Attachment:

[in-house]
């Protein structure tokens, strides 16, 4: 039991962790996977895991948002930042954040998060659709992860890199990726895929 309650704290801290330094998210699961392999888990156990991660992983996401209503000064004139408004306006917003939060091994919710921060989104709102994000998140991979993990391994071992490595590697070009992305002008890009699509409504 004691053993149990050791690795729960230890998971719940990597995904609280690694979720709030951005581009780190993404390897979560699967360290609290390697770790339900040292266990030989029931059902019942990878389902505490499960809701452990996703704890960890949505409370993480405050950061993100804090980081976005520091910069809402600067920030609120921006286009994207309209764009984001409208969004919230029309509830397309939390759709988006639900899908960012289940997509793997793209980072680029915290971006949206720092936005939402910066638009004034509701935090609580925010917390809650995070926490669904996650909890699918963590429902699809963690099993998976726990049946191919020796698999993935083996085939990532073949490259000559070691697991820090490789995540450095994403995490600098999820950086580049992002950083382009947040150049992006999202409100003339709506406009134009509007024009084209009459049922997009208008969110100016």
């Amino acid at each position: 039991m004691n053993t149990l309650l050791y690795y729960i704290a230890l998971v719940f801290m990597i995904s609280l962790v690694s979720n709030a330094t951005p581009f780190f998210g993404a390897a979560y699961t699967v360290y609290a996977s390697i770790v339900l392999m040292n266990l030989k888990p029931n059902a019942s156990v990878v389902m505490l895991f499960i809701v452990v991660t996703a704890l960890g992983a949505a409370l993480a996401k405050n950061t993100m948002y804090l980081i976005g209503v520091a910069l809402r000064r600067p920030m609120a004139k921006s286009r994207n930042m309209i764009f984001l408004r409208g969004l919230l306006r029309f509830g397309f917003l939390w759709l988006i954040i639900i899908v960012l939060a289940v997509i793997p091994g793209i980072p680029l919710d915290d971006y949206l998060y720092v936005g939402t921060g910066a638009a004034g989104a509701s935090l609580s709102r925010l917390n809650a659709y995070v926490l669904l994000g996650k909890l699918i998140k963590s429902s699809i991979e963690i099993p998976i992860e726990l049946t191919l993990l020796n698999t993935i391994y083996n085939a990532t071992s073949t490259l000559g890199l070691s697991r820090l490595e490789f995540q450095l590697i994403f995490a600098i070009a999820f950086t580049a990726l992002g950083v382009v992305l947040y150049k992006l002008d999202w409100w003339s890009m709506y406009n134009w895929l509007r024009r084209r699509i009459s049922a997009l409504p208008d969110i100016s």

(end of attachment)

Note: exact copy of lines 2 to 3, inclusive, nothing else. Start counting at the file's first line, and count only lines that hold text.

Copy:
């Protein structure tokens, strides 16, 4: 039991962790996977895991948002930042954040998060659709992860890199990726895929 309650704290801290330094998210699961392999888990156990991660992983996401209503000064004139408004306006917003939060091994919710921060989104709102994000998140991979993990391994071992490595590697070009992305002008890009699509409504 004691053993149990050791690795729960230890998971719940990597995904609280690694979720709030951005581009780190993404390897979560699967360290609290390697770790339900040292266990030989029931059902019942990878389902505490499960809701452990996703704890960890949505409370993480405050950061993100804090980081976005520091910069809402600067920030609120921006286009994207309209764009984001409208969004919230029309509830397309939390759709988006639900899908960012289940997509793997793209980072680029915290971006949206720092936005939402910066638009004034509701935090609580925010917390809650995070926490669904996650909890699918963590429902699809963690099993998976726990049946191919020796698999993935083996085939990532073949490259000559070691697991820090490789995540450095994403995490600098999820950086580049992002950083382009947040150049992006999202409100003339709506406009134009509007024009084209009459049922997009208008969110100016």
């Amino acid at each position: 039991m004691n053993t149990l309650l050791y690795y729960i704290a230890l998971v719940f801290m990597i995904s609280l962790v690694s979720n709030a330094t951005p581009f780190f998210g993404a390897a979560y699961t699967v360290y609290a996977s390697i770790v339900l392999m040292n266990l030989k888990p029931n059902a019942s156990v990878v389902m505490l895991f499960i809701v452990v991660t996703a704890l960890g992983a949505a409370l993480a996401k405050n950061t993100m948002y804090l980081i976005g209503v520091a910069l809402r000064r600067p920030m609120a004139k921006s286009r994207n930042m309209i764009f984001l408004r409208g969004l919230l306006r029309f509830g397309f917003l939390w759709l988006i954040i639900i899908v960012l939060a289940v997509i793997p091994g793209i980072p680029l919710d915290d971006y949206l998060y720092v936005g939402t921060g910066a638009a004034g989104a509701s935090l609580s709102r925010l917390n809650a659709y995070v926490l669904l994000g996650k909890l699918i998140k963590s429902s699809i991979e963690i099993p998976i992860e726990l049946t191919l993990l020796n698999t993935i391994y083996n085939a990532t071992s073949t490259l000559g890199l070691s697991r820090l490595e490789f995540q450095l590697i994403f995490a600098i070009a999820f950086t580049a990726l992002g950083v382009v992305l947040y150049k992006l002008d999202w409100w003339s890009m709506y406009n134009w895929l509007r024009r084209r699509i009459s049922a997009l409504p208008d969110i100016s």